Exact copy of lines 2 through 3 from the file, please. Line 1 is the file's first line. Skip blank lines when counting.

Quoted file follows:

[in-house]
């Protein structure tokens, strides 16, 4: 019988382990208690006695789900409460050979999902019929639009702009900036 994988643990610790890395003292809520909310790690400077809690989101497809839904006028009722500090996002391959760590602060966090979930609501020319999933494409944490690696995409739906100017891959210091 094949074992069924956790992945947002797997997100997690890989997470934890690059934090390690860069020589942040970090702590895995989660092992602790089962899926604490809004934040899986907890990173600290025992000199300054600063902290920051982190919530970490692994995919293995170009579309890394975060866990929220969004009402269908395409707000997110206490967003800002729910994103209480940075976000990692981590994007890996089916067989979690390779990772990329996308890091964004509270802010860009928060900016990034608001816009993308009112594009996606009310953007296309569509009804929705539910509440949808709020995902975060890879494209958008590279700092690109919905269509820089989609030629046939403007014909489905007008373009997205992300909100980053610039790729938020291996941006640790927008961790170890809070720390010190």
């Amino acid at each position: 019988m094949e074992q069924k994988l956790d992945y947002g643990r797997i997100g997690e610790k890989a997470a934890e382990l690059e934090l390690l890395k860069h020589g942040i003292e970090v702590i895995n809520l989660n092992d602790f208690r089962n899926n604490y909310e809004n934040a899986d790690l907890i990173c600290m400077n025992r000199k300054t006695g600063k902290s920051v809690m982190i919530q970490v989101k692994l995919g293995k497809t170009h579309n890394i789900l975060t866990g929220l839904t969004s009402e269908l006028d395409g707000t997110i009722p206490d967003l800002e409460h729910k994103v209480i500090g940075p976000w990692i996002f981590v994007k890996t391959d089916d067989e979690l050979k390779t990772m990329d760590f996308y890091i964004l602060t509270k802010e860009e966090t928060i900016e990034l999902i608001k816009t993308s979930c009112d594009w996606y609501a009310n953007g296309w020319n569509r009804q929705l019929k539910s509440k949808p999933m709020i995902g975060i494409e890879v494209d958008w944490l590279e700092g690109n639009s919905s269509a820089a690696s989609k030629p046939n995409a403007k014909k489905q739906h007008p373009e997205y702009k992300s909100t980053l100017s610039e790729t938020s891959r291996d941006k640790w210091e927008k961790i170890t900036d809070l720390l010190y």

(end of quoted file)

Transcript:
């Protein structure tokens, strides 16, 4: 019988382990208690006695789900409460050979999902019929639009702009900036 994988643990610790890395003292809520909310790690400077809690989101497809839904006028009722500090996002391959760590602060966090979930609501020319999933494409944490690696995409739906100017891959210091 094949074992069924956790992945947002797997997100997690890989997470934890690059934090390690860069020589942040970090702590895995989660092992602790089962899926604490809004934040899986907890990173600290025992000199300054600063902290920051982190919530970490692994995919293995170009579309890394975060866990929220969004009402269908395409707000997110206490967003800002729910994103209480940075976000990692981590994007890996089916067989979690390779990772990329996308890091964004509270802010860009928060900016990034608001816009993308009112594009996606009310953007296309569509009804929705539910509440949808709020995902975060890879494209958008590279700092690109919905269509820089989609030629046939403007014909489905007008373009997205992300909100980053610039790729938020291996941006640790927008961790170890809070720390010190």
């Amino acid at each position: 019988m094949e074992q069924k994988l956790d992945y947002g643990r797997i997100g997690e610790k890989a997470a934890e382990l690059e934090l390690l890395k860069h020589g942040i003292e970090v702590i895995n809520l989660n092992d602790f208690r089962n899926n604490y909310e809004n934040a899986d790690l907890i990173c600290m400077n025992r000199k300054t006695g600063k902290s920051v809690m982190i919530q970490v989101k692994l995919g293995k497809t170009h579309n890394i789900l975060t866990g929220l839904t969004s009402e269908l006028d395409g707000t997110i009722p206490d967003l800002e409460h729910k994103v209480i500090g940075p976000w990692i996002f981590v994007k890996t391959d089916d067989e979690l050979k390779t990772m990329d760590f996308y890091i964004l602060t509270k802010e860009e966090t928060i900016e990034l999902i608001k816009t993308s979930c009112d594009w996606y609501a009310n953007g296309w020319n569509r009804q929705l019929k539910s509440k949808p999933m709020i995902g975060i494409e890879v494209d958008w944490l590279e700092g690109n639009s919905s269509a820089a690696s989609k030629p046939n995409a403007k014909k489905q739906h007008p373009e997205y702009k992300s909100t980053l100017s610039e790729t938020s891959r291996d941006k640790w210091e927008k961790i170890t900036d809070l720390l010190y």